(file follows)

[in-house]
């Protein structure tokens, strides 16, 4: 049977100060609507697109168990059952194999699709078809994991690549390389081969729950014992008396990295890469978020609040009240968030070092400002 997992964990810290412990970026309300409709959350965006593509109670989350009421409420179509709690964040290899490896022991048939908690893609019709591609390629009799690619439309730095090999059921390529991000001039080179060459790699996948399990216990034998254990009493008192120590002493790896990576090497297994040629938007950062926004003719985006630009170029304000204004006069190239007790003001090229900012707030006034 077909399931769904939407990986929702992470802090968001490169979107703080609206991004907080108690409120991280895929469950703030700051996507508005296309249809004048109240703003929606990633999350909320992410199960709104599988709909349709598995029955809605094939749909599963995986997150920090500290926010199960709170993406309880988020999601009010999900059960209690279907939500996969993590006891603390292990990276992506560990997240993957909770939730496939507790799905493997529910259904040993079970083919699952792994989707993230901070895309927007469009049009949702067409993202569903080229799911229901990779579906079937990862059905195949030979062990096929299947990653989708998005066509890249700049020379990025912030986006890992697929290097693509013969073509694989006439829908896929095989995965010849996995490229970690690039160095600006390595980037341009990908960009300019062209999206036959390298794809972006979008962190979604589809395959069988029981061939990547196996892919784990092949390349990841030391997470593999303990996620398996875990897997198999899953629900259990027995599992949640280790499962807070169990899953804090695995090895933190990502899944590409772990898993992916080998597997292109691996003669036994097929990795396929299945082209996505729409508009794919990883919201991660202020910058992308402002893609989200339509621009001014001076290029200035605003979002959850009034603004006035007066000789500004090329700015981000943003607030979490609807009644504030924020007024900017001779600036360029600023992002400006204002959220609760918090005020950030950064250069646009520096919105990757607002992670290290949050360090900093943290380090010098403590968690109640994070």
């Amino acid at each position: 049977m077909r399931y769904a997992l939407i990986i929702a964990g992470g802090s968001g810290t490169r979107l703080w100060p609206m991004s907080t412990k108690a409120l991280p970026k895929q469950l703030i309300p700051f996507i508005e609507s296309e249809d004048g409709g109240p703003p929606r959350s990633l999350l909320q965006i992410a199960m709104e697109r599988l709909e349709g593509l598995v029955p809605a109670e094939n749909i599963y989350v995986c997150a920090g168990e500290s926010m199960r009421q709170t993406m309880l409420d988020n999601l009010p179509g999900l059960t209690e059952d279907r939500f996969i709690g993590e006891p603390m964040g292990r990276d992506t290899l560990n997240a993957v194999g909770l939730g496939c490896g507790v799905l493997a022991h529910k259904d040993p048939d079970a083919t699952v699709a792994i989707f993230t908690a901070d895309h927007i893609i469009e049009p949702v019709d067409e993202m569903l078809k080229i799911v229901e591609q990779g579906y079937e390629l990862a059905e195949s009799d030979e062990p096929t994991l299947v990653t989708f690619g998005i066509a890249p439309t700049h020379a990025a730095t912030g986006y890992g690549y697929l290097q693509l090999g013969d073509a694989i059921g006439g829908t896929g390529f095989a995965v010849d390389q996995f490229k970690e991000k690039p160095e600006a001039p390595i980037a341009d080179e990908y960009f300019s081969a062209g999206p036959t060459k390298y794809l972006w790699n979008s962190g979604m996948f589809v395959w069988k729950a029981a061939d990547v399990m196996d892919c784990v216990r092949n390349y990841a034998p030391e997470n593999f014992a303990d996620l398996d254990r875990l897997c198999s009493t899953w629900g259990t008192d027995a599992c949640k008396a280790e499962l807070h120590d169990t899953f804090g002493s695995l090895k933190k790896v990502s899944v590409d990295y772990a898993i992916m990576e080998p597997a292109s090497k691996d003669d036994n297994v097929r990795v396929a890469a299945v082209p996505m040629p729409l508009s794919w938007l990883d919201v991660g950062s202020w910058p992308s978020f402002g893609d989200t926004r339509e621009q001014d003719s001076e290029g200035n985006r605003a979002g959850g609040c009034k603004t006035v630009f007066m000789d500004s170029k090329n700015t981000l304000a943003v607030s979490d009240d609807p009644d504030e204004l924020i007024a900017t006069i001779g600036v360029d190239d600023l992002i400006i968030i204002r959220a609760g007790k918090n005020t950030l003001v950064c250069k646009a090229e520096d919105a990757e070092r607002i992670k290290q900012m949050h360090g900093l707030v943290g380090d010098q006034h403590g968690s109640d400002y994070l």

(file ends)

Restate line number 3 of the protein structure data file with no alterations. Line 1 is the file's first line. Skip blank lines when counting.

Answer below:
């Amino acid at each position: 049977m077909r399931y769904a997992l939407i990986i929702a964990g992470g802090s968001g810290t490169r979107l703080w100060p609206m991004s907080t412990k108690a409120l991280p970026k895929q469950l703030i309300p700051f996507i508005e609507s296309e249809d004048g409709g109240p703003p929606r959350s990633l999350l909320q965006i992410a199960m709104e697109r599988l709909e349709g593509l598995v029955p809605a109670e094939n749909i599963y989350v995986c997150a920090g168990e500290s926010m199960r009421q709170t993406m309880l409420d988020n999601l009010p179509g999900l059960t209690e059952d279907r939500f996969i709690g993590e006891p603390m964040g292990r990276d992506t290899l560990n997240a993957v194999g909770l939730g496939c490896g507790v799905l493997a022991h529910k259904d040993p048939d079970a083919t699952v699709a792994i989707f993230t908690a901070d895309h927007i893609i469009e049009p949702v019709d067409e993202m569903l078809k080229i799911v229901e591609q990779g579906y079937e390629l990862a059905e195949s009799d030979e062990p096929t994991l299947v990653t989708f690619g998005i066509a890249p439309t700049h020379a990025a730095t912030g986006y890992g690549y697929l290097q693509l090999g013969d073509a694989i059921g006439g829908t896929g390529f095989a995965v010849d390389q996995f490229k970690e991000k690039p160095e600006a001039p390595i980037a341009d080179e990908y960009f300019s081969a062209g999206p036959t060459k390298y794809l972006w790699n979008s962190g979604m996948f589809v395959w069988k729950a029981a061939d990547v399990m196996d892919c784990v216990r092949n390349y990841a034998p030391e997470n593999f014992a303990d996620l398996d254990r875990l897997c198999s009493t899953w629900g259990t008192d027995a599992c949640k008396a280790e499962l807070h120590d169990t899953f804090g002493s695995l090895k933190k790896v990502s899944v590409d990295y772990a898993i992916m990576e080998p597997a292109s090497k691996d003669d036994n297994v097929r990795v396929a890469a299945v082209p996505m040629p729409l508009s794919w938007l990883d919201v991660g950062s202020w910058p992308s978020f402002g893609d989200t926004r339509e621009q001014d003719s001076e290029g200035n985006r605003a979002g959850g609040c009034k603004t006035v630009f007066m000789d500004s170029k090329n700015t981000l304000a943003v607030s979490d009240d609807p009644d504030e204004l924020i007024a900017t006069i001779g600036v360029d190239d600023l992002i400006i968030i204002r959220a609760g007790k918090n005020t950030l003001v950064c250069k646009a090229e520096d919105a990757e070092r607002i992670k290290q900012m949050h360090g900093l707030v943290g380090d010098q006034h403590g968690s109640d400002y994070l």